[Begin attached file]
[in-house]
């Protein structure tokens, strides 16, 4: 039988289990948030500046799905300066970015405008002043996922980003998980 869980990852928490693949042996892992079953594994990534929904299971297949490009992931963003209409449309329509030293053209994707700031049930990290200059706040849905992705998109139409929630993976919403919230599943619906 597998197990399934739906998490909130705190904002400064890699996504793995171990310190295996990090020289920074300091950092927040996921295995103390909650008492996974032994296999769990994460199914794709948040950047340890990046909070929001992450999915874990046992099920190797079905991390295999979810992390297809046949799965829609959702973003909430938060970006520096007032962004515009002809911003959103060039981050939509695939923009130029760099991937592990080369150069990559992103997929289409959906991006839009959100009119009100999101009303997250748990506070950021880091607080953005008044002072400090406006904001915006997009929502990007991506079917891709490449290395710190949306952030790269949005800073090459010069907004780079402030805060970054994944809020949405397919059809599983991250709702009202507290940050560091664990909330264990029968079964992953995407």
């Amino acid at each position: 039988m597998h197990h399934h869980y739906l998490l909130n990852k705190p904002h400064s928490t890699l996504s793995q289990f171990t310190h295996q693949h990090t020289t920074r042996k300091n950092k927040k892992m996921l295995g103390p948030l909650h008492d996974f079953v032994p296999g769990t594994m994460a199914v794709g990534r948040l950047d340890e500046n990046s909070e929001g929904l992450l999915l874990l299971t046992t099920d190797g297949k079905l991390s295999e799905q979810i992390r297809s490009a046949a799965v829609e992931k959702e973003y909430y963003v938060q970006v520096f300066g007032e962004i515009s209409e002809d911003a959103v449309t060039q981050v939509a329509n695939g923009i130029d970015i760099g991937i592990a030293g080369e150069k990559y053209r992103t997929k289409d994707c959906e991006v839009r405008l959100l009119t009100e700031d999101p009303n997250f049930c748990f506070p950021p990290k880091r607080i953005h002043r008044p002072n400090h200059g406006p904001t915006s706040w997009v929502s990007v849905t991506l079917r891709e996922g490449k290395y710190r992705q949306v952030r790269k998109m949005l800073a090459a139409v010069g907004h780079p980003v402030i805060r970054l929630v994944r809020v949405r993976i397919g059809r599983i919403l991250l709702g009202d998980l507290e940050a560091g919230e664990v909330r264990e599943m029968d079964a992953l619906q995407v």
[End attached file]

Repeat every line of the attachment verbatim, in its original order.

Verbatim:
[in-house]
């Protein structure tokens, strides 16, 4: 039988289990948030500046799905300066970015405008002043996922980003998980 869980990852928490693949042996892992079953594994990534929904299971297949490009992931963003209409449309329509030293053209994707700031049930990290200059706040849905992705998109139409929630993976919403919230599943619906 597998197990399934739906998490909130705190904002400064890699996504793995171990310190295996990090020289920074300091950092927040996921295995103390909650008492996974032994296999769990994460199914794709948040950047340890990046909070929001992450999915874990046992099920190797079905991390295999979810992390297809046949799965829609959702973003909430938060970006520096007032962004515009002809911003959103060039981050939509695939923009130029760099991937592990080369150069990559992103997929289409959906991006839009959100009119009100999101009303997250748990506070950021880091607080953005008044002072400090406006904001915006997009929502990007991506079917891709490449290395710190949306952030790269949005800073090459010069907004780079402030805060970054994944809020949405397919059809599983991250709702009202507290940050560091664990909330264990029968079964992953995407």
């Amino acid at each position: 039988m597998h197990h399934h869980y739906l998490l909130n990852k705190p904002h400064s928490t890699l996504s793995q289990f171990t310190h295996q693949h990090t020289t920074r042996k300091n950092k927040k892992m996921l295995g103390p948030l909650h008492d996974f079953v032994p296999g769990t594994m994460a199914v794709g990534r948040l950047d340890e500046n990046s909070e929001g929904l992450l999915l874990l299971t046992t099920d190797g297949k079905l991390s295999e799905q979810i992390r297809s490009a046949a799965v829609e992931k959702e973003y909430y963003v938060q970006v520096f300066g007032e962004i515009s209409e002809d911003a959103v449309t060039q981050v939509a329509n695939g923009i130029d970015i760099g991937i592990a030293g080369e150069k990559y053209r992103t997929k289409d994707c959906e991006v839009r405008l959100l009119t009100e700031d999101p009303n997250f049930c748990f506070p950021p990290k880091r607080i953005h002043r008044p002072n400090h200059g406006p904001t915006s706040w997009v929502s990007v849905t991506l079917r891709e996922g490449k290395y710190r992705q949306v952030r790269k998109m949005l800073a090459a139409v010069g907004h780079p980003v402030i805060r970054l929630v994944r809020v949405r993976i397919g059809r599983i919403l991250l709702g009202d998980l507290e940050a560091g919230e664990v909330r264990e599943m029968d079964a992953l619906q995407v």